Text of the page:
[Beyond PlayStation] The Shrouded Isle Review
The Shrouded Isle is a weird and dark game on Nintendo Switch where you get to manage your own cult. Intrigued? Find out more in our The Shrouded Isle review!
Once you get started and the bell rings, you will get to see a short cutscene that sets things up for this dark and cruel game. You are the High Priest, and for it is your job to continue with the tradition that has been alive and well for 495 years and counting, with bloody results. There is talk of a God that sleeps under the waves that will herald in a new era but only for those who are worthy. You start in spring with five years remaining until the 500 year anniversary and are tasked with finding out the heretics, the liars, and the sinners.
There are five aristocratic families that keep the village going, and while their acts and traits are different, they all share one goal: salvation. You must take on one seasonal advisor from each house, learning valuable information that will allow you to decide who you should set as a human sacrifice at the end of the season. Every action you make will impact the satisfaction or dissatisfaction of each of the five houses while increasing or decreasing the ignorance, fervor, discipline, penitence, and obedience traits. You have a set amount of inquiries for each house and must make good use of them to review and uncover each person’s traits.
You will get a bit of information on each person at each family once you start using your inquiries and hover over a character’s portrait. The virtues and vices for the characters are randomized so that each time you start a new run you find a different setup. In one run, for example, you might find that Nadya Cadwell is full of fervor and that she sometimes obsesses over some passages of the scripture. If you inquire about her virtue, you will uncover (at least for my run) that she’s a singer (which increases fervor by 10), and that children tell her she has a lovely voice. Inquire about her vice, and she might be uncovered as someone who is disobedient.
Once you have selected an advisor from each house, you can select to begin the season. You’ll then get to select from one to three advisors, and each selection will boost one of the five stats (ignorance, fervor, discipline, penitence, and obedience) that I mentioned before. The next step is reviewing the results of the actions taken by the advisors you have selected. You could, for instance, get Vadim Kegnni to burn some books, which will increase overall ignorance since, hey, he’s burning books full of knowledge! Fail, and ignorance will decrease. Succeed, and ignorance will get a nice boost. You’ll also get to see how their virtue and vice play an impact on the community. You can also perform inquiries to see if you can uncover more about the virtue and vice of each character you selected as an advisor.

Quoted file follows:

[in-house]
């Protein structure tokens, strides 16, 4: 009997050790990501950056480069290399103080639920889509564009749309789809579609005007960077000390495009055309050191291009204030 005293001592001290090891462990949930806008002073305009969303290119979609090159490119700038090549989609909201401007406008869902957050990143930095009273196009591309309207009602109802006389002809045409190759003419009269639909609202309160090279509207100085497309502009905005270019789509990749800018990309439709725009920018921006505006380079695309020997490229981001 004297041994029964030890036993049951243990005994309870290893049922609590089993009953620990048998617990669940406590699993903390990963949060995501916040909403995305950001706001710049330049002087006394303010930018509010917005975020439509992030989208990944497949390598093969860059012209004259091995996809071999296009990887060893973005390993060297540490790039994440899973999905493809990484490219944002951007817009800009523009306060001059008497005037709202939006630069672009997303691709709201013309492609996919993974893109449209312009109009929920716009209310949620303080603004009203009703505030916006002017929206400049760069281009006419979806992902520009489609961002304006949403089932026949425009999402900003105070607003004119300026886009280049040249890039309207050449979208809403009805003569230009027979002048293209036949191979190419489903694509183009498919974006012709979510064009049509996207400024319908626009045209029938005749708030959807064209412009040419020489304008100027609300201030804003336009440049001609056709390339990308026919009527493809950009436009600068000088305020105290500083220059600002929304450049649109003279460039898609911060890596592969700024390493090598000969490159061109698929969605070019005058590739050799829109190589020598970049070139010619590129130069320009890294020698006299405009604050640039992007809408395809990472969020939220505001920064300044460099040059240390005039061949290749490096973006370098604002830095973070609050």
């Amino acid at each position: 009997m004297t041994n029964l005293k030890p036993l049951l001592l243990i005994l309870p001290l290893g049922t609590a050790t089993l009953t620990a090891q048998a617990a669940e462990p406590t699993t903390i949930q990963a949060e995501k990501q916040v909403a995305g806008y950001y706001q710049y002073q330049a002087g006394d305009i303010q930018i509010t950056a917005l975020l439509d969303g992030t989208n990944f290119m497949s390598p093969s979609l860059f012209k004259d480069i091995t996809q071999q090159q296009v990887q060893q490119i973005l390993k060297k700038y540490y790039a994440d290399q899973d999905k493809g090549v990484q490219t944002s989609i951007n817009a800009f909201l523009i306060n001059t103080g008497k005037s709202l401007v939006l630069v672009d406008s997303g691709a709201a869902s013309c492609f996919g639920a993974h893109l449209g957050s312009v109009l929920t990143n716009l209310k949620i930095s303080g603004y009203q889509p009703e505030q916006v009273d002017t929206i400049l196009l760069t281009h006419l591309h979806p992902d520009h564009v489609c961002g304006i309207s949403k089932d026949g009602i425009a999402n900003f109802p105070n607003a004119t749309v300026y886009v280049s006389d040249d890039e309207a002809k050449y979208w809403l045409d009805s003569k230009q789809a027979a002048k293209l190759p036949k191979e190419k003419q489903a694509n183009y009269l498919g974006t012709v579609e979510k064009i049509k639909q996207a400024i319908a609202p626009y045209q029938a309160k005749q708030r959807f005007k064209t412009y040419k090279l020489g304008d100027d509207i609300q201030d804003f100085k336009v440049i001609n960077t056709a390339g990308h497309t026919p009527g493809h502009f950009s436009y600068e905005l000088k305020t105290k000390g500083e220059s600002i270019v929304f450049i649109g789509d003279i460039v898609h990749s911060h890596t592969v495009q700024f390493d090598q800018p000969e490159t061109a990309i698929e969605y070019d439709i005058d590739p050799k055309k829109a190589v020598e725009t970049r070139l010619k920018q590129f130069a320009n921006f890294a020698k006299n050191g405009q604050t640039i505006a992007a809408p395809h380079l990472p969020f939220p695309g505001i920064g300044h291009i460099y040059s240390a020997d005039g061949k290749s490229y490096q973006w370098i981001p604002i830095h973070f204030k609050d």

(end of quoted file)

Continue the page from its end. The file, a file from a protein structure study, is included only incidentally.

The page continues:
Once all advisors are ready to go, you will get to see how all the actions impacted the satisfaction of each of the five houses. Once you review this, a new month for the season will commence so you can repeat the process. Once the third month is over, you will need to select one advisor to be offered as a human sacrifice. You should choose wisely and review the impact that the sacrifice of one or the other will have over the community so that you can plan accordingly. If you find an advisor who has a major vice, then the sacrifice will have a good impact on one stat, and the house to which he is (or, well, used to be) part of will grudgingly submit to your decision. But if sacrifice someone for whom you lack proof of their transgressions, then the house they belong to will be outraged.
If one of the stats is too low at the start of a new season, the game will warn you and prompt you to boost it before the new season is over. If the community lacks discipline, and the stat is flashing red, then that should tell you that you need to focus on it right away. The tricky part in this is when more than one stat is flashing since this will force you to juggle them so that you can continue with your run, or else the town might rebel against you… or worse. It’s a tough balancing act, but you will get the hang of things as you play, especially after your run is cut short by making one mistake too many.
The settings menu will allow you to change the master volume, music volume, SFX volume, and ambient volume. You can also select your language from English, French, Italian, Portuguese, German, Spanish, Russian, Japanese, Korean, and Simplified Chinese. There is also the option of changing the overall hue for the game, from Scorching Light (yellow), Poison Ivy (green), Sacramental Wine (red), Cremation Ashes (grey), Jack-O-Lantern (orange, of course), The Deeps (blue), and The Shallows (pink).
The Shrouded Isle is a game that some of you are going to love, while some of you are going to hate. The art style and design are excellent, but the gameplay loop might not grab your attention if you’re not into this sort of game. Trying to uncover the virtues and vices of each member of a house so that you can basically justify murdering them is not everyone’s cup of tea, but what can you expect from a cult management sim-like experience?
This The Shrouded Isle review is based on a Nintendo Switch copy provided by Kitfox Games.